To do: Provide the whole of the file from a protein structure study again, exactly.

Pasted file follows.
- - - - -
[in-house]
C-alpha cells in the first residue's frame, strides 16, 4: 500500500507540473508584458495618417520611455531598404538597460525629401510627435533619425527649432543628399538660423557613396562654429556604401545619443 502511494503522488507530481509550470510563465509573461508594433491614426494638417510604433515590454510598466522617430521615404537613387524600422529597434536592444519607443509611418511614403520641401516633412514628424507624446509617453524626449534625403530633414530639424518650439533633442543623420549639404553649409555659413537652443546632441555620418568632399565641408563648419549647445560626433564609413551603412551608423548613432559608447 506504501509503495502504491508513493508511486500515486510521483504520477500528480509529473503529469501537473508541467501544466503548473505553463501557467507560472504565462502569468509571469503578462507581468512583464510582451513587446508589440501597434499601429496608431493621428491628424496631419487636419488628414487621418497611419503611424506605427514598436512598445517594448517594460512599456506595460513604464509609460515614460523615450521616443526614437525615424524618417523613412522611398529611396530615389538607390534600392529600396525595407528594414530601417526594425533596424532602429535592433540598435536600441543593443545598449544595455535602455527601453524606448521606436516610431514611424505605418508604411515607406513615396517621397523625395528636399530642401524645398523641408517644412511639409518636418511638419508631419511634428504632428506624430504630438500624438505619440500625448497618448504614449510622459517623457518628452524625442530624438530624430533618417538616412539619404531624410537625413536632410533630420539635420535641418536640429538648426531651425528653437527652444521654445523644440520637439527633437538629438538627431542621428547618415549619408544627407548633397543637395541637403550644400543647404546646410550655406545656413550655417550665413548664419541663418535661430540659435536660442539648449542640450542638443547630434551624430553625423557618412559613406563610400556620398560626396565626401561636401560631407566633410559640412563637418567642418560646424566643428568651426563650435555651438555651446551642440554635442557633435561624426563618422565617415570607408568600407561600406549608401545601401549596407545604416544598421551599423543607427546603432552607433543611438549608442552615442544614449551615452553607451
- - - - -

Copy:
[in-house]
C-alpha cells in the first residue's frame, strides 16, 4: 500500500507540473508584458495618417520611455531598404538597460525629401510627435533619425527649432543628399538660423557613396562654429556604401545619443 502511494503522488507530481509550470510563465509573461508594433491614426494638417510604433515590454510598466522617430521615404537613387524600422529597434536592444519607443509611418511614403520641401516633412514628424507624446509617453524626449534625403530633414530639424518650439533633442543623420549639404553649409555659413537652443546632441555620418568632399565641408563648419549647445560626433564609413551603412551608423548613432559608447 506504501509503495502504491508513493508511486500515486510521483504520477500528480509529473503529469501537473508541467501544466503548473505553463501557467507560472504565462502569468509571469503578462507581468512583464510582451513587446508589440501597434499601429496608431493621428491628424496631419487636419488628414487621418497611419503611424506605427514598436512598445517594448517594460512599456506595460513604464509609460515614460523615450521616443526614437525615424524618417523613412522611398529611396530615389538607390534600392529600396525595407528594414530601417526594425533596424532602429535592433540598435536600441543593443545598449544595455535602455527601453524606448521606436516610431514611424505605418508604411515607406513615396517621397523625395528636399530642401524645398523641408517644412511639409518636418511638419508631419511634428504632428506624430504630438500624438505619440500625448497618448504614449510622459517623457518628452524625442530624438530624430533618417538616412539619404531624410537625413536632410533630420539635420535641418536640429538648426531651425528653437527652444521654445523644440520637439527633437538629438538627431542621428547618415549619408544627407548633397543637395541637403550644400543647404546646410550655406545656413550655417550665413548664419541663418535661430540659435536660442539648449542640450542638443547630434551624430553625423557618412559613406563610400556620398560626396565626401561636401560631407566633410559640412563637418567642418560646424566643428568651426563650435555651438555651446551642440554635442557633435561624426563618422565617415570607408568600407561600406549608401545601401549596407545604416544598421551599423543607427546603432552607433543611438549608442552615442544614449551615452553607451